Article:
Malaysia is a diverse tropical country that is split into two sides known as Peninsular Malaysia and Malaysian Borneo (East Malaysia) by the South China Sea. Its blend of Malay, Chinese and Indian ethnic groups exhibits a kaleidoscope of colors and cuisines, making for a distinctly varied culture.
Kuala Lumpur, the most populous city in Malaysia, is located on Peninsular Malaysia about a five-hour bus ride north of Singapore. This spread-out city constantly on the rise is ornamented with many mosques and colonial British- and Moor-influenced buildings that remind trendsetting city-goers of its colourful past.
Malaysia is currently the world’s 11th most preferred study destination. According to UNESCO, Malaysia has captured a 2% market share of international students in the fast growing private education sector. With a population of 27.9 million in 2009 and more than a million Malaysian students in tertiary education, Malaysia also accommodates more than 80,000 international students.
Higher education opportunities are abundant for international students at an affordable cost. All students are welcome to come learn in a country of great diversity, rapid economic development and people living in peace and harmony!
Recognising the potential of the country to become an education hub, various measures have been taken to promote Malaysia as a centre of excellence for education. These include establishing Malaysia as a higher education mobility hub for international students, deploying effective marketing strategies, and setting up Malaysian Higher Education Centres in selected cities worldwide.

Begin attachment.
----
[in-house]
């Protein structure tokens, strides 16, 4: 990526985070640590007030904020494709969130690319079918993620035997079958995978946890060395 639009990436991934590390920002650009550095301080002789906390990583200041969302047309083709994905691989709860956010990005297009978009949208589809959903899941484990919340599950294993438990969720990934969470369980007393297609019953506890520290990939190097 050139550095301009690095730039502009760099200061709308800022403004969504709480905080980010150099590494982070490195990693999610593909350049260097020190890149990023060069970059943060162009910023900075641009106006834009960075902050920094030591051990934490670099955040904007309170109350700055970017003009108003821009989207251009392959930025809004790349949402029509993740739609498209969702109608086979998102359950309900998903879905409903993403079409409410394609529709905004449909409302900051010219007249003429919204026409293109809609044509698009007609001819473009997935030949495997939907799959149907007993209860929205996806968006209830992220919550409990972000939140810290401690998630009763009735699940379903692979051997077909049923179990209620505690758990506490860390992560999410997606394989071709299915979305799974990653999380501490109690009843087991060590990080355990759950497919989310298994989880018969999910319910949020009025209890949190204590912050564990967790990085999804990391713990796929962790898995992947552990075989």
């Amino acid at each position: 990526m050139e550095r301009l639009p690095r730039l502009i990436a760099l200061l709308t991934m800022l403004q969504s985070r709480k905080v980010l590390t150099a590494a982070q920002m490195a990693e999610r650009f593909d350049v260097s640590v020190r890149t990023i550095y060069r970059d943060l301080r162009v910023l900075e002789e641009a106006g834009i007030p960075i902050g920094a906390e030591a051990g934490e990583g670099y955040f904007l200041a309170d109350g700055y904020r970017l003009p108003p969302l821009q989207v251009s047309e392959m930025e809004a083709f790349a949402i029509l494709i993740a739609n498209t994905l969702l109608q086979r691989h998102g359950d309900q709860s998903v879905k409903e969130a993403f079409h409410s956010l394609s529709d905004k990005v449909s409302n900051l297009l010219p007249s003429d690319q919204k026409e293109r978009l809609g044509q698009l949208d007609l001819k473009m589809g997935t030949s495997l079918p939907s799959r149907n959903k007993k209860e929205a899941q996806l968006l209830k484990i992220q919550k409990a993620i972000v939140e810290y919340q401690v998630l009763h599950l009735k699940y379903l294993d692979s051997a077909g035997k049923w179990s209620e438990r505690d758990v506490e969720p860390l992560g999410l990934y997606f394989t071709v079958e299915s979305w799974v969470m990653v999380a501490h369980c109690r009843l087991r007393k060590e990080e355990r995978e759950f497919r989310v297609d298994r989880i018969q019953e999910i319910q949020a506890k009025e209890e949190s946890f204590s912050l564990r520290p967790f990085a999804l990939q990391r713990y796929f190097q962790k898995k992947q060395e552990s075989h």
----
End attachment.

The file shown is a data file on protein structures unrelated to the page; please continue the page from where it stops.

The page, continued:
In addition, high impact projects have been developed to cater specifically for education, for example, Kuala Lumpur Education City (KLEC) and Iskandar Malaysia’s EduCity in Nusajaya (Johor) that offers tailored-made programmes for international students.
The US Newsweek magazine listed Malaysia as the eighth best nation in the education category among the upper middle-income countries in its The World’s Best Countries survey 2010.
Malaysia comprises two distinct land areas, West Malaysia and East Malaysia. West Malaysia is a peninsula, flanked by the South China Sea on the east and Straits of Malacca on the west, with Thailand as its northern neighbour and Singapore sitting at the south. West and East Malaysia cover a total land area of about 329,758 km2 and are separated by approximately 40 miles of sea.
East Malaysia consists of a federal territory and two large states, namely Sabah and Sarawak, which occupy the north of Borneo Island. West Malaysia consists of 11 states and 2 federal territories, all of which have their own distinctive attractions.
The country is 8 hours ahead of the GMT and 16 hours ahead of the US Pacific Standard Time. The climate is warm and humid throughout the year. Malaysia is a physically blessed country which does not experience drastic weather changes or natural calamities. Temperatures are around 30oC during the day and 22oC at night. Light, cotton, cool and casual clothing is recommended all year round.